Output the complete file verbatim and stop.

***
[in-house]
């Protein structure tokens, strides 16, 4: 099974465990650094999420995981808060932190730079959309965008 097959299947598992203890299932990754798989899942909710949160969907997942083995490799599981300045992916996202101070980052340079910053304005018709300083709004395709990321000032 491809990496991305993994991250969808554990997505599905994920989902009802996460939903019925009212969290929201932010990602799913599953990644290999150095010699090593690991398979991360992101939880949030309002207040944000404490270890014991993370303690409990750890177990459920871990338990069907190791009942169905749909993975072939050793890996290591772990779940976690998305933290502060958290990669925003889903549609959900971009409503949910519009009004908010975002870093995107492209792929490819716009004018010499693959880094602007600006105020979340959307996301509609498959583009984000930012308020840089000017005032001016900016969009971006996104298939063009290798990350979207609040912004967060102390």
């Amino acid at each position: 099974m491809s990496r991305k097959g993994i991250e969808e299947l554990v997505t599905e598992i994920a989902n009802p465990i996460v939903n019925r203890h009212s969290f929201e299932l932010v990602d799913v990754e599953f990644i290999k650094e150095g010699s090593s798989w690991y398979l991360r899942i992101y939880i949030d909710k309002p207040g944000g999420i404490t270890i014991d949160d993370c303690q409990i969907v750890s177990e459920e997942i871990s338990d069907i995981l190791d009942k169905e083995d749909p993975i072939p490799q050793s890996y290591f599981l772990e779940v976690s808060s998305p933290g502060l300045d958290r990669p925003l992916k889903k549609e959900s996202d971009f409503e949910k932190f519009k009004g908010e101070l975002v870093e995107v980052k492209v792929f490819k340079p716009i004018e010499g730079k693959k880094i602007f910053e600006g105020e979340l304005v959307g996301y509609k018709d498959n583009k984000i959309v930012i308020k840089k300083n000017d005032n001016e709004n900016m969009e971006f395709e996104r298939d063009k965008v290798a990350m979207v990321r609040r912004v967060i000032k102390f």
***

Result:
[in-house]
């Protein structure tokens, strides 16, 4: 099974465990650094999420995981808060932190730079959309965008 097959299947598992203890299932990754798989899942909710949160969907997942083995490799599981300045992916996202101070980052340079910053304005018709300083709004395709990321000032 491809990496991305993994991250969808554990997505599905994920989902009802996460939903019925009212969290929201932010990602799913599953990644290999150095010699090593690991398979991360992101939880949030309002207040944000404490270890014991993370303690409990750890177990459920871990338990069907190791009942169905749909993975072939050793890996290591772990779940976690998305933290502060958290990669925003889903549609959900971009409503949910519009009004908010975002870093995107492209792929490819716009004018010499693959880094602007600006105020979340959307996301509609498959583009984000930012308020840089000017005032001016900016969009971006996104298939063009290798990350979207609040912004967060102390």
């Amino acid at each position: 099974m491809s990496r991305k097959g993994i991250e969808e299947l554990v997505t599905e598992i994920a989902n009802p465990i996460v939903n019925r203890h009212s969290f929201e299932l932010v990602d799913v990754e599953f990644i290999k650094e150095g010699s090593s798989w690991y398979l991360r899942i992101y939880i949030d909710k309002p207040g944000g999420i404490t270890i014991d949160d993370c303690q409990i969907v750890s177990e459920e997942i871990s338990d069907i995981l190791d009942k169905e083995d749909p993975i072939p490799q050793s890996y290591f599981l772990e779940v976690s808060s998305p933290g502060l300045d958290r990669p925003l992916k889903k549609e959900s996202d971009f409503e949910k932190f519009k009004g908010e101070l975002v870093e995107v980052k492209v792929f490819k340079p716009i004018e010499g730079k693959k880094i602007f910053e600006g105020e979340l304005v959307g996301y509609k018709d498959n583009k984000i959309v930012i308020k840089k300083n000017d005032n001016e709004n900016m969009e971006f395709e996104r298939d063009k965008v290798a990350m979207v990321r609040r912004v967060i000032k102390f």